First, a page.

Let The Right One In

Watch Let The Right One In exclusively on Dazed Digital

Image
Stark, dark and stunningly original, Let The Right One In is vampire tale about a pre-adolescent, suburban bloodsucker you can actually believe in. Centring upon the burgeoning relationship between a bullied 12-year-old boy called Oskar and his new neighbour, the creepy, nightstalking Eli (played with incredible intensity by the young actress Lina Leandersson), the film is a strangely twisted ode to the trials of youth, and it has the feel of the ultimate childhood revenge fantasy. Stylistically, this film is almost beyond compare, there is no director in modern cinema that achieves quite the same cold, clinical and haunting feel as Tomas Alfredson does in this thriller, which is in part due to the icy cold, snowy landscape that acts as the frame in which his horrific tragedy unfolds. Scenes of Eli's desperate father blood-letting unsuspecting victims to keep his daughter alive are shot through with such pathological disregard for any emotion that they are at times difficult to watch. And that's really the crux of this film, the overarching sense of reality it achieves – despite being concerned with one of the oldest folklore archetypes known to humanity, when you leave the cinema you almost believe that all of this could actually be happening every other night in the suburbs of Sweden. Of course, Eli's insatiable thirst for blood eventually leads to her discovery and her blossoming friendship with the lonely tortured Oskar is threatened. But we don't want to give too much away here, so suffice to say that if you see one film this month, this cutting-edge Swedish horror should be it... it's perhaps the most important step forward in the genre since The Exorcist. Prepare yourself for a tale of existential angst, blood-letting, murder, childhood, love and friendship that is beyond parallel. Here, Dazed Digital gives you an exclusive preview of the film everyone is talking about...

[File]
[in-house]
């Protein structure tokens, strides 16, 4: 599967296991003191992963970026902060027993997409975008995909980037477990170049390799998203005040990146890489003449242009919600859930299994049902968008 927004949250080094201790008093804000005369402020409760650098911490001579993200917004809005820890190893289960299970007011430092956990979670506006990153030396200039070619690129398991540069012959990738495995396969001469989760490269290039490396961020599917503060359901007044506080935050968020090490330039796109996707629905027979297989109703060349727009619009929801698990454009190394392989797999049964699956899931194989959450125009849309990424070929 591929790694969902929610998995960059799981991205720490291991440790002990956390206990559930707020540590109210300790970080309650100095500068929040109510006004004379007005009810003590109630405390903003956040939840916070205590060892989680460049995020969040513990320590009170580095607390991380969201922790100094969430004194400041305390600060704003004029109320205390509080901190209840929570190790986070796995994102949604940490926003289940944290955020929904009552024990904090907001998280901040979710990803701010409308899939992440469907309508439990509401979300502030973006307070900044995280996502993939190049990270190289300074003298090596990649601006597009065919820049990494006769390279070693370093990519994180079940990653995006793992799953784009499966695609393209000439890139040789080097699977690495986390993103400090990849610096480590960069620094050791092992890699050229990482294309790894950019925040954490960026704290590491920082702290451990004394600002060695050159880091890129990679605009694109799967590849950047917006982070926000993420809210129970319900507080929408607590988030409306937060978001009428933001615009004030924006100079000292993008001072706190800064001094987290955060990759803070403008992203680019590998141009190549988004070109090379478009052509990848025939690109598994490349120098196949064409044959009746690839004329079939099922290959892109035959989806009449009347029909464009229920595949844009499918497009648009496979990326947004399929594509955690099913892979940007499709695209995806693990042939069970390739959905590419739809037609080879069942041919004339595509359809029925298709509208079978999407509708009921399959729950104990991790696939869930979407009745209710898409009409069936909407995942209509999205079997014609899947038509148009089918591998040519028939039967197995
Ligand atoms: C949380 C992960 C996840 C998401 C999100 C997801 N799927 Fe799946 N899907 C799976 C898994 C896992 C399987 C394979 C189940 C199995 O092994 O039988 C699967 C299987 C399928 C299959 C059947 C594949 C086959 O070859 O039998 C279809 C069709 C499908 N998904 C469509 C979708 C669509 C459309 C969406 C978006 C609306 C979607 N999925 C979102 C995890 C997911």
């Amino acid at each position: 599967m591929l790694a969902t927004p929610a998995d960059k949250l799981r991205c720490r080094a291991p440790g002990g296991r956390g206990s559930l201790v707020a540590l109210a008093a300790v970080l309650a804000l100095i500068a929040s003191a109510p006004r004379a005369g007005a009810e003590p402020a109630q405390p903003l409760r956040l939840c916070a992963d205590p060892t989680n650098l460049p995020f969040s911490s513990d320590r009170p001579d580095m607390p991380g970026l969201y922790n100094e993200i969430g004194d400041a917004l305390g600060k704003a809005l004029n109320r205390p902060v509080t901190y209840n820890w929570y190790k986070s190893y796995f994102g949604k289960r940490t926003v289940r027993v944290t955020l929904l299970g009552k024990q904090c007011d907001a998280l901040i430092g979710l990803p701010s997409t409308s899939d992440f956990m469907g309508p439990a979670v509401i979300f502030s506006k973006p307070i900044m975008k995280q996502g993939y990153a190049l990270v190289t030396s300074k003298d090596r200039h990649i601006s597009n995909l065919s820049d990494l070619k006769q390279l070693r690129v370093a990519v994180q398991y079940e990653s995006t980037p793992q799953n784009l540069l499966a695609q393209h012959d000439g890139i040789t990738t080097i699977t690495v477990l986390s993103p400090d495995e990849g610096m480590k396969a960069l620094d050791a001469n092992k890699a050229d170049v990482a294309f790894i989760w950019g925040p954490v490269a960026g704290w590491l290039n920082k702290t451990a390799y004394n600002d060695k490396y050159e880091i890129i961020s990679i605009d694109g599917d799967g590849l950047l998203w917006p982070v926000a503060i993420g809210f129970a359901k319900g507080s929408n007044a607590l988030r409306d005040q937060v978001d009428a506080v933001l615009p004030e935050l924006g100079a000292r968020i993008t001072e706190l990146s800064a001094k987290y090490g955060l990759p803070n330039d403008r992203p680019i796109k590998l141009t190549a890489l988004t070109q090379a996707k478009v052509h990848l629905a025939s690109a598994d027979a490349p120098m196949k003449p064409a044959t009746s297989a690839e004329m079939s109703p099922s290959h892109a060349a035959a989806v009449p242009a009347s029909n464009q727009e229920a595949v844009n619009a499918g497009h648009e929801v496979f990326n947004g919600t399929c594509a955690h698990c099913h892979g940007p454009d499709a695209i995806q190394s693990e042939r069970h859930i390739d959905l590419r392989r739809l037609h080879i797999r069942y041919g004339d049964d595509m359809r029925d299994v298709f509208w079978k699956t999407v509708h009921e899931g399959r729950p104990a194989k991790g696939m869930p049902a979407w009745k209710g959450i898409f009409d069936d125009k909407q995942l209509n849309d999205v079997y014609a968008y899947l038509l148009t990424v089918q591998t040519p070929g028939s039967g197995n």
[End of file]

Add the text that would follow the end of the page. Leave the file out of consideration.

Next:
You need to have the Macromedia Flash plugin installed to be able to play this video.

More Arts+Culture